Compare and contrast: The behaviour that Aussie rugby accepts and rejects

Israel Folau is faced with the equivalent of a lifetime ban from professional sport if his contract is terminated. He is facing this extreme punishment because he published a social media post that contained his own summary of the Bible verse 1 Corinthians 6: 9-10.

Let’s contrast Folau’s behaviour with that of Australian rugby players who have NOT been punished with a lifetime ban from professional sport and who have NOT had their career destroyed. quote.

So, what did Folau NOT do? Well, he didn’t lay the boot into his heavily pregnant wife’s stomach, while she lay on the floor, cowering in the foetal position. Nor did he pick up his ex-girlfriend and hurl her into a garage door at 2am following an epic bender. Folau didn’t kick the livin’ bejesus out of an unconscious man lying in the gutter, outside a nightclub.

Folau hasn’t intentionally smashed an opponent’s jaw to smithereens, in a pre-meditated on-field incident. He didn’t gouge at an opponent player’s eyes, with all the fervour of a nine-year-old excising the last skerrick of ice cream from a four-litre tub. Not once has Folau reckoned upon sticking his index finger up opponents’ bums as being a red-hot, stealthy defensive strategy.

Folau hasn’t been caught on an iPhone, pants around his ankles and frolicking in the company of an unsuspecting mutt. Indeed, neither has he orchestrated the running of an illegal dog-fighting ring; possessed implements used to give electric shocks to thoroughbreds; or done anything else to raise the ire of the RSPCA.

Not even on one occasion has Folau been accused either of unlawfully distributing intimate videos without the consent of those filmed, or of mistreating women in any other way. Never has Folau been caught drink-driving; not even after having a 13-hour break from the schooners and thinking he’d be under 0.05. Folau hasn’t been charged with any crime.

Folau hasn’t racially abused his opponents; hectored at them as “monkeys”. He hasn’t sledged opponents as being “gypsy boys” who should contemplate retreating to their caravan homes.

Folau hasn’t manhandled referees, assaulted teammates and bashed them to a pulp, or stolen money from his fellow players’ wallets while they weren’t looking. Israel hasn’t been caught on video, bragging about his adoration of the “Bondi marching powder”; never once has he tested positive to using prohibited substances either in or out of competition.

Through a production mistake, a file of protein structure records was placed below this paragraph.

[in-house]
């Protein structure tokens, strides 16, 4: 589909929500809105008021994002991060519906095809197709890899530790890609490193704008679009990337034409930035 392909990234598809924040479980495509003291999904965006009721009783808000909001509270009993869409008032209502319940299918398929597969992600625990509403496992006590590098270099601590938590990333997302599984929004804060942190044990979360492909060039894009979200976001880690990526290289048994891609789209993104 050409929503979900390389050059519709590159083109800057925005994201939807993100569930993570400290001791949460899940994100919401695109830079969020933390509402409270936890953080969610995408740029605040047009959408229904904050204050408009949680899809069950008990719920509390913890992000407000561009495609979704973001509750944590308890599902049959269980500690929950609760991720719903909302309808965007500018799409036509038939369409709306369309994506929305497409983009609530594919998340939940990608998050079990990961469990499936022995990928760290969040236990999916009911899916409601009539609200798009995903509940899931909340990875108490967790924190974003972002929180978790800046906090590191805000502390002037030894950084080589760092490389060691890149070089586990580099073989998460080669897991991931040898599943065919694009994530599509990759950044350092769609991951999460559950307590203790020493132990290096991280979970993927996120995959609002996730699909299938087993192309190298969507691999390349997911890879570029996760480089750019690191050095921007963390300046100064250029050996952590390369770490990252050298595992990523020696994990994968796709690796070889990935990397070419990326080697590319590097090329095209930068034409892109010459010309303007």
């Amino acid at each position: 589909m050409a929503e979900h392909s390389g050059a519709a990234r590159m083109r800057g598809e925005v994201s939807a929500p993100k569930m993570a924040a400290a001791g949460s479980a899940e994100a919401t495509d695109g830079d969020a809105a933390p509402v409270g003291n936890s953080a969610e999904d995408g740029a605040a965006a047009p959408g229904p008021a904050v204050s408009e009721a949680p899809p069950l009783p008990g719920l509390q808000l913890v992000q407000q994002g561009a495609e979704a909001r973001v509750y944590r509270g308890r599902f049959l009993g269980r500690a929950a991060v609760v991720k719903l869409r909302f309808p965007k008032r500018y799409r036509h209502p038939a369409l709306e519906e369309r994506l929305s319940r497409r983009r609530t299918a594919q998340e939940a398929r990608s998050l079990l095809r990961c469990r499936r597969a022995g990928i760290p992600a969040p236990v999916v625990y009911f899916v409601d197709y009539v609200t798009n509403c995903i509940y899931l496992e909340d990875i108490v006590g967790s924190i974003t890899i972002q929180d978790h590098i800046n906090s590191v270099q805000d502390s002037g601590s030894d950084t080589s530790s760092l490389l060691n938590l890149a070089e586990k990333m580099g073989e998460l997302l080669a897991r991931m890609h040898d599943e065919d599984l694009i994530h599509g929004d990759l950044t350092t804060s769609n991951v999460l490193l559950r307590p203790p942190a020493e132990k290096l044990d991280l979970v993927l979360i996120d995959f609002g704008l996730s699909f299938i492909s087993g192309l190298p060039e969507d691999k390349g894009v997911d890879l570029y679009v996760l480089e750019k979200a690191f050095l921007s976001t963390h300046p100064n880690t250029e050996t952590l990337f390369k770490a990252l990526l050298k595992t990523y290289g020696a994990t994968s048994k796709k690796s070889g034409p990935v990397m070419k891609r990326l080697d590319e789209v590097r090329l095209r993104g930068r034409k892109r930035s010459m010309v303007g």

Folau’s never placed bets on opposition teams to win, or lose. Folau hasn’t been caught red-handed, in the throes of orchestrated sports cheating, or scheming to rig the system. He hasn’t even chewed on “blood capsules” at the crucial point of a pivotal game, to stop time. Folau isn’t accused of standing over young and impressionable teammates; compelling them to dope, cheat, go to church or do anything else, with the threat of being expelled from the team if they refused.

Now had Folau done any of those things, then maybe he’d be assured of World Cup selection. Because with maybe one or two exceptions, the professional athletes who actually did do these things weren’t banned from their sport for life.

Instead, what Folau has done — the totality of his conduct — has been to publish material on his social media channels that’s been deemed as offensive and a high-level breach of Rugby Australia’s code of conduct. Keep this simple: Folau published some excerpts from Bible passages and his summaries of them. That’s as grave as it gets. end quote


After reading that long list of examples of disgusting behaviour from other rugby players it couldn’t be clearer that Rugby Australia chief executive, Raelene Castle, and her organisation are treating Folau with contempt, and that his proposed punishment is completely unjust, imbalanced and out of all proportion to his alleged ‘crime’.

RA’s Code of Conduct requires that players not act in a way which brings Rugby Australia, the sport of rugby, or that player him or herself into disrepute or discredit and out of all the above players’ sins they decided that publishing a Bible verse was the top of the list.

The tribunal could have chosen a very different penalty to impose on Folau, such as a fine, but they chose the nuclear option instead. I don’t know about you, but to me, it feels very malicious.